Our fishing has been slow compared to what we normally see at this point in the season. Summer striper fishing in Maine is often a good way to beat the doldrums that plague warmer waters to the south. We just don't have the usual number of fish here yet. No bigger fish on my boat to report recently - one 26" fish that ate an EP Floating Fly in one of my favorite color combinations – purple and black. Bill’s an excellent fly caster with lots of experience chasing steelhead and trout. He caught his first striper on a fly in three feet of water, casting to a “rising fish” just like he’s used to seeing in Idaho. As the tide drained off the flats and we started working moving water around the ledges, we both agreed that sight casting beats blind casting for fun every day.
A number of 25" stripers have succumbed to our tempting but most of the fish have been smaller than we’d like to see, averaging about 21”. The fish have been up on the flats early AM and again in the evening, pushing water, swirling and sipping. It's a hoot to cast to the v-wakes and "rises". The water around the mouth of the river has really cleared up from drier days, reduced river flow and weaker tides. Some mornings the window between having enough light to spot fish and no wind to ripple the surface has been a few hours long. One client this week landed 16 fish and had lots of other hits and short-term hook ups on the Lonely Angler spook plug. That thing is a fish magnet. A good fly caster would have done well that morning. Some days the mornings have been more productive than the evenings, but just when I think I’ve figured out a pattern the morning will be tough and the evening much better. Don’t ask me for any predictions on the Sox, the market or the sixth race at Belmont. I am sure that fog and clouds are good and a north wind and bright sun are bad. That’s a lot of help, I know.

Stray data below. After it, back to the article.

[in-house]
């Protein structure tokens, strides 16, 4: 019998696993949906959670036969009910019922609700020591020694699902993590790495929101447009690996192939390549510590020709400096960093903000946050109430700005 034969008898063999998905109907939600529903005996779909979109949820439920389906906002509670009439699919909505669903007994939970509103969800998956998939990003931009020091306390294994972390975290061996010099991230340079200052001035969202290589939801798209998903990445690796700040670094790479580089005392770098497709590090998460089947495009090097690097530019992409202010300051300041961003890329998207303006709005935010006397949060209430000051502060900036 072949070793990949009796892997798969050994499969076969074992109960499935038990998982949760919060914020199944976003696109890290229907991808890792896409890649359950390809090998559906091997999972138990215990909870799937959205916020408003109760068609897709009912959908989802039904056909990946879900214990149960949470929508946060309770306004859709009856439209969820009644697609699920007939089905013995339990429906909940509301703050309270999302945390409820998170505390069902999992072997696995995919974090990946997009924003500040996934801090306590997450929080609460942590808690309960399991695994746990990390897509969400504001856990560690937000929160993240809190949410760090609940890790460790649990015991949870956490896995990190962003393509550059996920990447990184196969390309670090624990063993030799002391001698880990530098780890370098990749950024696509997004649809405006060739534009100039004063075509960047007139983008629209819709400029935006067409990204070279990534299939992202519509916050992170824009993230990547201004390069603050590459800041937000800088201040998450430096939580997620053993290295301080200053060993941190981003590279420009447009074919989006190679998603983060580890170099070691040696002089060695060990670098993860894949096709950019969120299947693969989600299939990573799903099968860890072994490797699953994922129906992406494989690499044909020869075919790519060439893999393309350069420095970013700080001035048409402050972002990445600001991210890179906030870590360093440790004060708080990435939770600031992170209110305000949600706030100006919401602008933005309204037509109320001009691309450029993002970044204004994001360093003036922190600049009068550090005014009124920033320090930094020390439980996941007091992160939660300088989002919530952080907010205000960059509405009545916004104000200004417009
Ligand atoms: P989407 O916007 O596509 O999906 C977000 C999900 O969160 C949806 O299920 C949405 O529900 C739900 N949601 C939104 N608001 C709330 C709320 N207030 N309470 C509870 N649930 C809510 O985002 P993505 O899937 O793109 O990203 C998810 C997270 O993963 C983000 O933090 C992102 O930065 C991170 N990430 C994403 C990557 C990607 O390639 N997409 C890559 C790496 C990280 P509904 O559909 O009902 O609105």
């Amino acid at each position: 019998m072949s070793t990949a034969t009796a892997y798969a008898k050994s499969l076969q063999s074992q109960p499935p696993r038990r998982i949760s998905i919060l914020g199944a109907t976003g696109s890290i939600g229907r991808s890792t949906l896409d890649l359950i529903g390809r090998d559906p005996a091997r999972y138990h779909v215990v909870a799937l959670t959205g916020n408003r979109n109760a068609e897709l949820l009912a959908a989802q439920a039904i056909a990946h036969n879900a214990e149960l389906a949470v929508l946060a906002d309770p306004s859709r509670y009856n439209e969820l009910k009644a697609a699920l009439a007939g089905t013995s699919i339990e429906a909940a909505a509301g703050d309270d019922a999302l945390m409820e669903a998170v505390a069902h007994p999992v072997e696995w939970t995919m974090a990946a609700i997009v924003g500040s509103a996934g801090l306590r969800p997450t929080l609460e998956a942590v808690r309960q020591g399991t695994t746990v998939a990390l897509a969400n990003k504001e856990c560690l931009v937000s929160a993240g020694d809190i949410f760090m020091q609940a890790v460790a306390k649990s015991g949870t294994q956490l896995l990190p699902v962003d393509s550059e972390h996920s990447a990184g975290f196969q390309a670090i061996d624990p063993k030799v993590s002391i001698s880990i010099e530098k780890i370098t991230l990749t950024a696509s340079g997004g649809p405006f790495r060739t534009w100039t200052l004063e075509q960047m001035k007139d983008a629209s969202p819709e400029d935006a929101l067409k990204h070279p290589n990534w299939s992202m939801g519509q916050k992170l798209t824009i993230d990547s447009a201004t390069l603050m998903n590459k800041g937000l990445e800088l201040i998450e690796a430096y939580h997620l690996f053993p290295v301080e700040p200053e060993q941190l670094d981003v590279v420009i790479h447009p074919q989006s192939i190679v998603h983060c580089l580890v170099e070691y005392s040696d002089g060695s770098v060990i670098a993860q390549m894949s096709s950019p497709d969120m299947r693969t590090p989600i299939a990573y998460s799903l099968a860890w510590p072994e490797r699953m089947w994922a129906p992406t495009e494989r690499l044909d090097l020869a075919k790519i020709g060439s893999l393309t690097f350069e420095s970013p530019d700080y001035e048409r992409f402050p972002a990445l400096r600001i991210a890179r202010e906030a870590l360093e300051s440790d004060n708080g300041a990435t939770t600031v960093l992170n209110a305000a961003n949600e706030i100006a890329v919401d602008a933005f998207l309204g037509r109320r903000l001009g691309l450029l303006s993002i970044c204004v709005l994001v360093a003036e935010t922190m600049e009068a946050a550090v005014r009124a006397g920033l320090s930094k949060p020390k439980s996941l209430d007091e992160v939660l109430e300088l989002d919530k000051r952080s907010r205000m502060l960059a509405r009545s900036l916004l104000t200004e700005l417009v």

The waters were busier with boat traffic yesterday than any other day I’ve seen this summer, but I was astounded at how many people were not out fishing early in the morning. If I get my choice, I have the boat in the water by 4:00 AM. There are times when I’ll plan trips around the outgoing tide, even if that puts us on the water midday, but I haven’t done so this year. Load the coffee maker and have the trailer hitched to the boat the night before. Set your three alarms and get up and go. The birds are sing by 4:00 and you can tie a knot without a headlamp by 4:30. It seems awfully bright by 7:00 when you've already been on the water for three hours. Just leave time in your schedule for an afternoon nap.
Good news comes from the south, with a recent push of fish into Long Island Sound. The water's been cool down off NY and NJ. It seems like the fish are just slow to push north, so I'm still optimistic about our summer.
Capt. Peter Fallon